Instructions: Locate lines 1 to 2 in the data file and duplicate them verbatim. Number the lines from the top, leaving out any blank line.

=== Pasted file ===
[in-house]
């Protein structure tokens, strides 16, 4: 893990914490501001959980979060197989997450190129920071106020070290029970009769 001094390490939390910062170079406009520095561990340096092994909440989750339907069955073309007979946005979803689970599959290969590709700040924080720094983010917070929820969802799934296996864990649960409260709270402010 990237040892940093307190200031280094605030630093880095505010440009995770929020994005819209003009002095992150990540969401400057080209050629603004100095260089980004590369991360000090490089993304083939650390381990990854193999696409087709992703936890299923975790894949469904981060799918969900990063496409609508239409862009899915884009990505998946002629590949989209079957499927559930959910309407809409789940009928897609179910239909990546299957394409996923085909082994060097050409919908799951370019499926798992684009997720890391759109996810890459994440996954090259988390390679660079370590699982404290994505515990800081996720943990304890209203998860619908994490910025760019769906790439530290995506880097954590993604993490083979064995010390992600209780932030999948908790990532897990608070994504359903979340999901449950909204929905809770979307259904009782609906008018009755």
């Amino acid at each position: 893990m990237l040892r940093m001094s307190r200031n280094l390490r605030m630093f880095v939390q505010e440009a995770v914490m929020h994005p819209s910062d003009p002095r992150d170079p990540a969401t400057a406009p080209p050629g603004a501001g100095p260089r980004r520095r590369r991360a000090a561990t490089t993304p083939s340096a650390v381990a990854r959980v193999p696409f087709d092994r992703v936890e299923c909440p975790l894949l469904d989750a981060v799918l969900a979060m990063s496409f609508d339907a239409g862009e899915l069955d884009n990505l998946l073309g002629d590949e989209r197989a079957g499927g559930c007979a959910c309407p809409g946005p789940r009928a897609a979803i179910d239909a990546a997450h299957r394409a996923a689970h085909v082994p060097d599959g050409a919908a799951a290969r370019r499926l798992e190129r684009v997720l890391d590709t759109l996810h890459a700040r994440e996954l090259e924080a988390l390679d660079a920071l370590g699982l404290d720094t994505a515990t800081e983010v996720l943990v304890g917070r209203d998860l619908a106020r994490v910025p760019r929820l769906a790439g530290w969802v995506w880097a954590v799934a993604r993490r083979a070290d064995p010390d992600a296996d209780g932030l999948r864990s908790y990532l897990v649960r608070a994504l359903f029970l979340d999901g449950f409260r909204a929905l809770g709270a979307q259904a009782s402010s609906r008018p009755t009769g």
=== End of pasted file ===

[in-house]
């Protein structure tokens, strides 16, 4: 893990914490501001959980979060197989997450190129920071106020070290029970009769 001094390490939390910062170079406009520095561990340096092994909440989750339907069955073309007979946005979803689970599959290969590709700040924080720094983010917070929820969802799934296996864990649960409260709270402010 990237040892940093307190200031280094605030630093880095505010440009995770929020994005819209003009002095992150990540969401400057080209050629603004100095260089980004590369991360000090490089993304083939650390381990990854193999696409087709992703936890299923975790894949469904981060799918969900990063496409609508239409862009899915884009990505998946002629590949989209079957499927559930959910309407809409789940009928897609179910239909990546299957394409996923085909082994060097050409919908799951370019499926798992684009997720890391759109996810890459994440996954090259988390390679660079370590699982404290994505515990800081996720943990304890209203998860619908994490910025760019769906790439530290995506880097954590993604993490083979064995010390992600209780932030999948908790990532897990608070994504359903979340999901449950909204929905809770979307259904009782609906008018009755």